The new state variable, y, varies in the range (0,1] and this makes the upper bound easy to

establish. Using this transformation from r to y we obtain a transformed version of the

Partial Differential Equation (3):

o = P102~2-2'ty3-2't(1-y)2't-Py2(k(e- 1;) -A,(.))]

p

P+ Pw( ~ 02p2-2't 4-2't (l-y) 2 ] y

(8)

which can be written as

(9)

where

6 2A = [C2p2-2't'y3-2't' (l-y) 2't'_py (k(S- 1 ;) -A, (.))]

p

(10)

2 PB = [ ~ a p2-2't'y4-2't' (l-y) 2 ]

The procedure to solve equation (8) using the FIFD method involves a two-dimensional grid

where we have the (transformed) state variable (y) on one axis and time (t) on the other. Let

the variable i=1,2, ... N index the state variable axis and the variable j=1,2, ...T index the

time axis on the grid where N and Tare the number of points on each axis. We denote the

price of a bond on the grid as p¡,j and the value of the state variable as Y¡,j' The distance

between adjacent nodes on the i-axis is equal to m, and that between adjacent nodes on the

j-axis is equal to q. Using this notation, we can write the differential equation (8) in

difference equation form as follows:

(11)

y

N ~l-y, 1- "j 1 Y + h~ P . x Pro n] I ~] - hP·· - ---p ..

f;¡ n] PYnj PYij ~] py~]

i=1,2, ..N, j=1,2, .. T

The boundary conditions for pricing the bonds at maturity are simply

(12)

7

.----_._-_._-------------,---------------------------Rearranging equation (10) we can write

Yij n . EN ~ 1-Y j I 1- ]= p. 1 ·a· + P·.b. + p. 1 ·C, + h· P . x Pro '

~+ ,] ~ ~] ~ ~- ,] ~ n,] Ay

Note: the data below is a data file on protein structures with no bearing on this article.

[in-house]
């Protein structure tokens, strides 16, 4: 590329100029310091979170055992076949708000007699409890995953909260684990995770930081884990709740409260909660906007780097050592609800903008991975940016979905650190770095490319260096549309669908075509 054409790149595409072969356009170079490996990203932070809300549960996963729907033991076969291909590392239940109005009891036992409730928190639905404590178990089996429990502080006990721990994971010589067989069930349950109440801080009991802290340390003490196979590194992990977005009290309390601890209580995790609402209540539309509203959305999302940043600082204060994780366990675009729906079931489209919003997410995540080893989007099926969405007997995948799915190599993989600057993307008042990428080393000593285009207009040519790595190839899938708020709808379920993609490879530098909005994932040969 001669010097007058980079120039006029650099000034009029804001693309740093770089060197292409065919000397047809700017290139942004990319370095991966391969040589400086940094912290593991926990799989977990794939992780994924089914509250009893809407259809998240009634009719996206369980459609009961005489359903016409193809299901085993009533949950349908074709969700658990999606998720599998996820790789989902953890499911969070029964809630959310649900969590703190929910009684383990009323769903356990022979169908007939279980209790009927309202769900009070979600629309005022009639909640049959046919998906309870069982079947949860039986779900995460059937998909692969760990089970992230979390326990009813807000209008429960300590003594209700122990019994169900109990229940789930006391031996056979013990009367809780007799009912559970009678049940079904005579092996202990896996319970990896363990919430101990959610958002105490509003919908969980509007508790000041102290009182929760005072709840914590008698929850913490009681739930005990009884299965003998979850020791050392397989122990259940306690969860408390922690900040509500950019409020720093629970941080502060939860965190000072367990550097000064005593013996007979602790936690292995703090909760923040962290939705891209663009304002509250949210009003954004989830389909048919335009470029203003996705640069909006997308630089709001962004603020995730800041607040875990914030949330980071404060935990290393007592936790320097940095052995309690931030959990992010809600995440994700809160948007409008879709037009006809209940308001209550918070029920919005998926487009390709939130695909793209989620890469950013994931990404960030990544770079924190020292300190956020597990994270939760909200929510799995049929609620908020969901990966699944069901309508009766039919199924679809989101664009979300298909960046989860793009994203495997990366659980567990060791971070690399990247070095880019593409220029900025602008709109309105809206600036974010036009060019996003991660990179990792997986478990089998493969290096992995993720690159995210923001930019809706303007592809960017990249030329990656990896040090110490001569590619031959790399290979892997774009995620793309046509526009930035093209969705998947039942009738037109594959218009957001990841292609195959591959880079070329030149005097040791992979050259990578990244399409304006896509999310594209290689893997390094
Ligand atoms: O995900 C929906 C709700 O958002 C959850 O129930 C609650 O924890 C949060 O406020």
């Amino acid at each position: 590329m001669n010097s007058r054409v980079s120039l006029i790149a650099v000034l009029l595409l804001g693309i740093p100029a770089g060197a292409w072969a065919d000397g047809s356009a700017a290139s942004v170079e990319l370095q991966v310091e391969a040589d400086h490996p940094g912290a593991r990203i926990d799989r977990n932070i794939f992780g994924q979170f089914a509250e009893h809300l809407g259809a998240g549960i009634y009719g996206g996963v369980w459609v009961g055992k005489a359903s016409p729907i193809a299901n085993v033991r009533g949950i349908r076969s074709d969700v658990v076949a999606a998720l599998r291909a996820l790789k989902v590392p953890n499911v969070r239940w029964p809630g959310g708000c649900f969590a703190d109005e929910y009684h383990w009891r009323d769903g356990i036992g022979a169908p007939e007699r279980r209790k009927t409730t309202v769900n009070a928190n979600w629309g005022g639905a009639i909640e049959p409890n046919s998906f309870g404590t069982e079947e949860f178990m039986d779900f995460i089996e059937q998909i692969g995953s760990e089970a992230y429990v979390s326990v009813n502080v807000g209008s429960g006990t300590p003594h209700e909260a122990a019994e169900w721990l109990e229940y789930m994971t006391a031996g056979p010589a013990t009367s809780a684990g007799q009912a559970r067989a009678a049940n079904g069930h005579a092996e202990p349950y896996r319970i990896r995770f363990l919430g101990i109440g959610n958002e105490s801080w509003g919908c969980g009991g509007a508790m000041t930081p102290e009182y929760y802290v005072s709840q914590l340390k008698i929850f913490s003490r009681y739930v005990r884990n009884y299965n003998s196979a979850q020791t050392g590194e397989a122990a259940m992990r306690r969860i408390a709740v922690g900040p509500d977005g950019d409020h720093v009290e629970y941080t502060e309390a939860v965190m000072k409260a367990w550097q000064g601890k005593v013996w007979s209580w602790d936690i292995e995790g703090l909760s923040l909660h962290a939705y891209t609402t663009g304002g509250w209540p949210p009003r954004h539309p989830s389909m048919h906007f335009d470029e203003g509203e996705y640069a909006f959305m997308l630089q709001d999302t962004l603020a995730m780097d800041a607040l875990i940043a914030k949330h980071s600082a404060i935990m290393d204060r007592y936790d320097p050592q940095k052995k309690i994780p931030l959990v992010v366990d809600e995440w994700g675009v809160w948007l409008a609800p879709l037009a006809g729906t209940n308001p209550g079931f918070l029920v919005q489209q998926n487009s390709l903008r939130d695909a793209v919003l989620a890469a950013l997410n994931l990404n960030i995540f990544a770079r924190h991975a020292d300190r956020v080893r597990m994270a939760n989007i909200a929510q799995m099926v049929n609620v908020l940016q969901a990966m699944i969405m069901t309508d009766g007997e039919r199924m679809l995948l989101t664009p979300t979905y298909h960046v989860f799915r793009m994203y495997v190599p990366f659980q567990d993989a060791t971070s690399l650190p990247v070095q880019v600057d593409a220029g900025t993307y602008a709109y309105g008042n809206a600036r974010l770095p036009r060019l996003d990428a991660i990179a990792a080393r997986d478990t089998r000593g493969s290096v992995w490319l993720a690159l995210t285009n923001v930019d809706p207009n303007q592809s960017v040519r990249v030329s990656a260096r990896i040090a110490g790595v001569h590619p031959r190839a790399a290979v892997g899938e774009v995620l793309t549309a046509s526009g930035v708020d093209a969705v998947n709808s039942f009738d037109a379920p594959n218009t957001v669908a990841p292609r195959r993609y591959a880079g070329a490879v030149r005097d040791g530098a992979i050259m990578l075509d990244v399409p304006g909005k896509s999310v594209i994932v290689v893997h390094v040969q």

n=l ~ n,j J}Yij

(13)

where

a· = [~+~]

2 ~ 2m m

(14)

This system of N equations is solved by backward recursion, given the boundary conditions

for the bond. The NxT-equations system in formulae (13) can be written in matrix form:

j = T-1, ... 1

(15)

x = -q(Q+Y)

where Q is a N x N matrix containing the probabilities of jumping from any node Pij to P • nj

P +\ is an N x 1 vector and Y is a tridiagonal matrix where each row contains the coefficients j

a , b and C • Backward recursion is performed by computing the equation (15) from j=T-1 j j j

to j = 1. For other interest rate derivative securities, which are functions of bond prices,

appropriate boundary conditions can be imposed, and the prices can be computed off the

8 grid. This approach allows almost all forms of path-independent valuatíon.

3. Econometric Framework

The model to be estimated for the dynamics of the interest rate is the following jump

diffusion process:

(16 ) dr = k(tJ - r)dt + (Jr~dz + J(§J,y2)drr(h)

We follow a two-step procedure. First we estímate the pure diffusion part of the model,

setting h = O in (16). Then we estímate both the jump ,s locatíon and size using a Likelihood

Ratio test-type statistic. Finally we estímate jointly the full diffusion-jump model.

The pure diffusion is estimated using the discrete time technology of Chan el al. (1992),

based on an iterated version of Hansen's GMM. The econometric specification is:

(17)

so that

a (18 )k = -b 8 =

b